Pink Noise Generator

Pink Noise
Generator (Flicker Noise)

The circuit shown in fig. 1 is an implementation of a flicker
noise generator described in NBS technical note #604, "Efficient Numerical
and Analog Modeling of Flicker Noise Processes" by J.A. Barnes and Stephen
Jarvis, Jr. With the values shown the circuit will give a 1/f noise slope from
below one hertz to over four kilohertz. The circuit employs a TLC2272 op-amp
although other high impedance, low noise op-amps will work. The amplifier must
have low noise current since a farily high value resistor is used to generate
the 50 nV white noise; choose an op-amp with noise voltage less than 15 nV/root-Hz
and noise current less than 0.1 pA/root-Hz, both easily obtained with several
modern op-amps. The capacitor values vary slightly from the calculated values in
the referenced paper to simplify construction and the circuit includes bias to
allow the use of polarized electrolytic capacitors. The electrolytic capacitors
should be selected carefully since many aluminum electrolytics have poor


Unlike circuits employing zeners, reverse-biased transistors,
and other noisy devices, this circuit gives a predictable and repeatable output
level. Bringing the first op-amp’s output out through a 100uF capacitor in a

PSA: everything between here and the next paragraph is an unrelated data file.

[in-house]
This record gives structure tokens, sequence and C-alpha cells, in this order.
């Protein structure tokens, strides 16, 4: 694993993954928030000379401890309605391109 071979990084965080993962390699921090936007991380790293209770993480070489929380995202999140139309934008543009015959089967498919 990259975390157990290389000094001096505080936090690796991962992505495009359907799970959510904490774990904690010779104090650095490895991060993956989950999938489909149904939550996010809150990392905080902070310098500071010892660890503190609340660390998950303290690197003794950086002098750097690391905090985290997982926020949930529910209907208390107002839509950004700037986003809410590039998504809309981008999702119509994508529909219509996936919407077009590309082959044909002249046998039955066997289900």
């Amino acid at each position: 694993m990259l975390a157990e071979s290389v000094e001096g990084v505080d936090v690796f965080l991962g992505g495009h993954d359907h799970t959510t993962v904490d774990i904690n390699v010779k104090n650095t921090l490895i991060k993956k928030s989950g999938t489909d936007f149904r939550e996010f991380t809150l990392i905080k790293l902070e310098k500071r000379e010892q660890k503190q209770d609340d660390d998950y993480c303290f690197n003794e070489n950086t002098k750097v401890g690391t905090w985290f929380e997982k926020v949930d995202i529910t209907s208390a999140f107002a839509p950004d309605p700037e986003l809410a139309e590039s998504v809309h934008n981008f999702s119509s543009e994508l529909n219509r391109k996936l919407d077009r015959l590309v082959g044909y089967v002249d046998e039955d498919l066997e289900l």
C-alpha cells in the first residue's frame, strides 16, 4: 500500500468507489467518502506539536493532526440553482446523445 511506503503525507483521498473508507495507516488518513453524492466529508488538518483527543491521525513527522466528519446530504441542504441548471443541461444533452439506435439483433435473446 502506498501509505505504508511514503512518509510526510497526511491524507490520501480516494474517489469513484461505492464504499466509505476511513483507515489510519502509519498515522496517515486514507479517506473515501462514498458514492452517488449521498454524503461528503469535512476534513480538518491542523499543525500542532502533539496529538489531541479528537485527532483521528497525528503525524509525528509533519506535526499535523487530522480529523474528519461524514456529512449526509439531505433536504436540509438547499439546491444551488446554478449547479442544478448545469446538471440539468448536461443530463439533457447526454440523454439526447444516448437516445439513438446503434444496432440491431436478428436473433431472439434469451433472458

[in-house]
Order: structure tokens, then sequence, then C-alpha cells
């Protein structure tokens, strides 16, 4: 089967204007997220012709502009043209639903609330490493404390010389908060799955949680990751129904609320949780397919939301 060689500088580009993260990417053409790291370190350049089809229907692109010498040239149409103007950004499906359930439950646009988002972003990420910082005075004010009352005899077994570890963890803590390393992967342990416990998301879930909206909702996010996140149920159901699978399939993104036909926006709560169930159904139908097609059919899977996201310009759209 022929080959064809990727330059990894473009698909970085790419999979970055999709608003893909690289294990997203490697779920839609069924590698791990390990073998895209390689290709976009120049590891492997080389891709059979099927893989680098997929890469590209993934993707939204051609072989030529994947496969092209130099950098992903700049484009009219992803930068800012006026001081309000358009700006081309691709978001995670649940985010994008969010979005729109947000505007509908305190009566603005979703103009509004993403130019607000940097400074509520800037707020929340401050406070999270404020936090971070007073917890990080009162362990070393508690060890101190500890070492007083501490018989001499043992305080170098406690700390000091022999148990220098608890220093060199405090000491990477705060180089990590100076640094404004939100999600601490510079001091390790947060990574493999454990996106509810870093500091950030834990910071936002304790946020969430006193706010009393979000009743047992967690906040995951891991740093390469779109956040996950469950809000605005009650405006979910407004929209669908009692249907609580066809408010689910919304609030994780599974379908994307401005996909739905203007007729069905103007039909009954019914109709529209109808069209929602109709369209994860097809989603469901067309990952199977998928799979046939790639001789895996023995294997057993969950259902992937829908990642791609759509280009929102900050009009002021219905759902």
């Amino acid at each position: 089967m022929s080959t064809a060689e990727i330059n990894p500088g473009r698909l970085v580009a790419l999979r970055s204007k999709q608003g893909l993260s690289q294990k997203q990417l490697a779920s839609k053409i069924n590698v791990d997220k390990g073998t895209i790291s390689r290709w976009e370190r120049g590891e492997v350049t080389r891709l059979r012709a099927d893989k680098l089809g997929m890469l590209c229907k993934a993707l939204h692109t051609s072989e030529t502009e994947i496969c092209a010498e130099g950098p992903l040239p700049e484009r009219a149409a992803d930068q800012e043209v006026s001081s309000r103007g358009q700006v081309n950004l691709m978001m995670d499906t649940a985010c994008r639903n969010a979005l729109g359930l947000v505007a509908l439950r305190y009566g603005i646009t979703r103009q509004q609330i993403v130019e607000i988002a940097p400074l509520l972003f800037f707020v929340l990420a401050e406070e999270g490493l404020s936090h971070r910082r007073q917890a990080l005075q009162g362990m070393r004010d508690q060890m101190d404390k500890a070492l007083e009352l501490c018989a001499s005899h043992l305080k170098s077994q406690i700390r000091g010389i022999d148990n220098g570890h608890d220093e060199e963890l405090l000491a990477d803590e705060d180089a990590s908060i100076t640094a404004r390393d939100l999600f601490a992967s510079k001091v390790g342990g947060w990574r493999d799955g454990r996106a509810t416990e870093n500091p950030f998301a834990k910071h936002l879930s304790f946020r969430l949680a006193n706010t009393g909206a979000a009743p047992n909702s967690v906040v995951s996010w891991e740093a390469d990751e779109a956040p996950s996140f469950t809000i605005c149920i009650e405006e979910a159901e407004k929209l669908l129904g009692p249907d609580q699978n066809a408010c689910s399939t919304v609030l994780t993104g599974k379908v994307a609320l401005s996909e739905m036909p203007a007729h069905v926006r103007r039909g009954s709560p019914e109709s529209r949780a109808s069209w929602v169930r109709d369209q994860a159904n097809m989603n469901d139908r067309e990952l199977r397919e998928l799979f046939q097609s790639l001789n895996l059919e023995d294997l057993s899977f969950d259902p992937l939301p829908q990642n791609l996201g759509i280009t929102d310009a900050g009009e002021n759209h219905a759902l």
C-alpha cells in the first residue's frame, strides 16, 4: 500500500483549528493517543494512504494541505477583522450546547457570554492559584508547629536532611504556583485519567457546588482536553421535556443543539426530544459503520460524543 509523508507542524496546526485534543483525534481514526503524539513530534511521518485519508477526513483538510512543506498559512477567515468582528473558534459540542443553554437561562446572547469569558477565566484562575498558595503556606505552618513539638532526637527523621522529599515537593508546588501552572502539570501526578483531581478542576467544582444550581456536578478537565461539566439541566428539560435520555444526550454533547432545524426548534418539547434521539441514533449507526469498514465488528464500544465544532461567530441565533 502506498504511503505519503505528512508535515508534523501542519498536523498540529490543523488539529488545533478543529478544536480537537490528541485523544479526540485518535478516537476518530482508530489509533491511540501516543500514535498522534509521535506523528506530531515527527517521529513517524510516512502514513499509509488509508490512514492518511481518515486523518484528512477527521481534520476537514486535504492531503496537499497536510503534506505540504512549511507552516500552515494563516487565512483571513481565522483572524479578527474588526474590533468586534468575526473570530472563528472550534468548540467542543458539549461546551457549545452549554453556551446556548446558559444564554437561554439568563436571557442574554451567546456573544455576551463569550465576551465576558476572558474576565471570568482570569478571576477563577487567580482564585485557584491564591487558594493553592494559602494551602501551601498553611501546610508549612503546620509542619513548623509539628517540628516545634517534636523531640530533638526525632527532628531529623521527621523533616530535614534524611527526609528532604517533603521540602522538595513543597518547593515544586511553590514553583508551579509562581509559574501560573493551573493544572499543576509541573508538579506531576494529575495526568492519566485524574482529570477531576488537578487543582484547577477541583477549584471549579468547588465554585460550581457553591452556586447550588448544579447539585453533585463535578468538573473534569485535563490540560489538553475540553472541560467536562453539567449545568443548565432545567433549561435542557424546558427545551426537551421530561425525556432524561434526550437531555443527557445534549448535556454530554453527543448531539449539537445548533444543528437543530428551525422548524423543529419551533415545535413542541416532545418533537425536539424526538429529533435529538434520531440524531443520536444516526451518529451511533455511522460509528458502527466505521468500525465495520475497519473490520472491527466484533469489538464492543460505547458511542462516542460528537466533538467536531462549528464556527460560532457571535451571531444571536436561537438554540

similar manner to the second will yield a handy, precise 5 uV/root-Hz white
noise covering the audio band that will serve as an excellent source for
calibrating audio noise measurements. In order to bias this capacitor at about
+2.5 volts you may wish to add about 30 megohms from +5 VDC to the positive
input of the first op-amp. If you use a tantalum capacitor, bias is not
necessary since tantalums can withstand zero bias. (F.Y.I.: Even a small reverse
bias voltage up to about 10% of the rating is OK with tantalum capacitors.) A
summing amplifier could be added to combine the white noise at the output of the
first op-amp to the flicker noise at the output to simulate various noisy
devices and systems. The two inputs to the summing amplifier would allow for
independent adjustment of the white and flicker components.

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